Segmentation tools are used by marketers to identify a “standard” set of personalities that campaigns can target. Effective segmentation tools combine advanced behavioral science with supportive quantitative metrics to tell the entire emotional story. One popular tool to do so is Metaphor Elicitation, an exercise that allows researchers to access the true thoughts and feelings of consumers around any given subject. This technique can be applied to many different domains ranging from understanding brand relationships to discovering emotional benefits generated by product use.

At Protobrand, we apply archetypes to segmentation using the Metaphor Elicitation technique.

The most common framework that we apply to uncover segment archetypes is John Gottman’s Life Philosophy Archetypes. These archetypes are based on emotional command systems and behavior. One’s thoughts and actions then define one into a particular archetype. This framework consists of seven unique archetypes:


Let’s apply these life philosophy archetypes to the characters that we know and love: the characters of Star Wars.


Every brand tries to tell a great story. But to tell a great story, one needs to learn from other great stories.

Star Wars is a contemporary myth that applies these learned archetypal characters to a modern story. It is a great story because it has learned from great stories. It has compelling characters for people to relate to.

Joseph Campbell sought to understand the similarities of stories told around the world. He found that different people, who were distant not only in location but even in time, had somehow created identical characters. How could it be possible that peoples who had never met had created characters that were so similar? They all maintained the principle of relating to people. Characters that people could relate to are what separated the stories that last still today and those that were forgotten. These characters that show up time and time again are known as archetypes.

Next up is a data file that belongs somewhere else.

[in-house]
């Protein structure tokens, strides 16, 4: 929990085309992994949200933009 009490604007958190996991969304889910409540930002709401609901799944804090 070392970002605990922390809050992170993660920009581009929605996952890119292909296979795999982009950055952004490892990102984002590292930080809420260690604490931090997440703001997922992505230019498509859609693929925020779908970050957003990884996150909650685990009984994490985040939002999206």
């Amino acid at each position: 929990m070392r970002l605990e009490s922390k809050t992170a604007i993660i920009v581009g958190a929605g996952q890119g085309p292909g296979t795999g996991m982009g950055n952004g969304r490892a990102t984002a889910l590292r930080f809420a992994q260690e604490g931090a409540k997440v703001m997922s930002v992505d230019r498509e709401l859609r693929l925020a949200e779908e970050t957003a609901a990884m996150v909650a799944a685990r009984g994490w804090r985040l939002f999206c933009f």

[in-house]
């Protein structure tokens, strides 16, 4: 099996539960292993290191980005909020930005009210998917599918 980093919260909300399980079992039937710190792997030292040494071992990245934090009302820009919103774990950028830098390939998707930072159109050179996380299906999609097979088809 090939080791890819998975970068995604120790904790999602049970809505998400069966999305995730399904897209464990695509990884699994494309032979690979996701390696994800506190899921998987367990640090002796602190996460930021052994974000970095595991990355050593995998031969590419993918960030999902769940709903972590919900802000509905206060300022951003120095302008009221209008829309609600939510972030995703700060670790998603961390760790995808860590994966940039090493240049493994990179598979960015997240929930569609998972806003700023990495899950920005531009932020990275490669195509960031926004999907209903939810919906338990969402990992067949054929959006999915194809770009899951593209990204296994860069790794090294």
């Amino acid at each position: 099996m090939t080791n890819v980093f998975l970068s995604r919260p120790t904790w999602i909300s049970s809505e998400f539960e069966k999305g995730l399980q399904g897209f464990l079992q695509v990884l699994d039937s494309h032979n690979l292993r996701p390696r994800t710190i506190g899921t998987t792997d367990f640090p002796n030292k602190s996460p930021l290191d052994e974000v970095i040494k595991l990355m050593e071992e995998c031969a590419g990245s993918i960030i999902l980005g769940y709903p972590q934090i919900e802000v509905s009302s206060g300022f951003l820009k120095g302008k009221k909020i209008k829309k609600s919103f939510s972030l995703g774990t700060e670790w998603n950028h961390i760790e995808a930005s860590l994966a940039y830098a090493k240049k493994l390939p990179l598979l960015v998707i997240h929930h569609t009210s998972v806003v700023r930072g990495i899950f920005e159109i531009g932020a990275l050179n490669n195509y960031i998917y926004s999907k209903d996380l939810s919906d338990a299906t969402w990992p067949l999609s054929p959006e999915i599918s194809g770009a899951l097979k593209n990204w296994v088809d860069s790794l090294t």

Characters that embody relevant life philosophies are the ones that people cling to. You might relate to the wise sage because you’re undefeated on Words with Friends. Or you might relate to the adventuring hero because last night you actually picked up that pizza instead of just ordering delivery. The point is that great stories, the ones that people love, understand the strength of strong archetypes.

Every person is the protagonist of their own story. To establish a brand’s story, the company must listen to and understand the stories of their target consumers- however unique they may be in their own right. What is the archetypical consumer like? What is the life philosophy of the target consumer base? How does the consumer’s story fit into the brand story?

To help answer these questions, feel free to reach out to speak to a member of our research team, or download one of our recent case studies exploring the benefits of using System 1 segmentation techniques in your next market research project.

#Segmentation #qualitativeresearch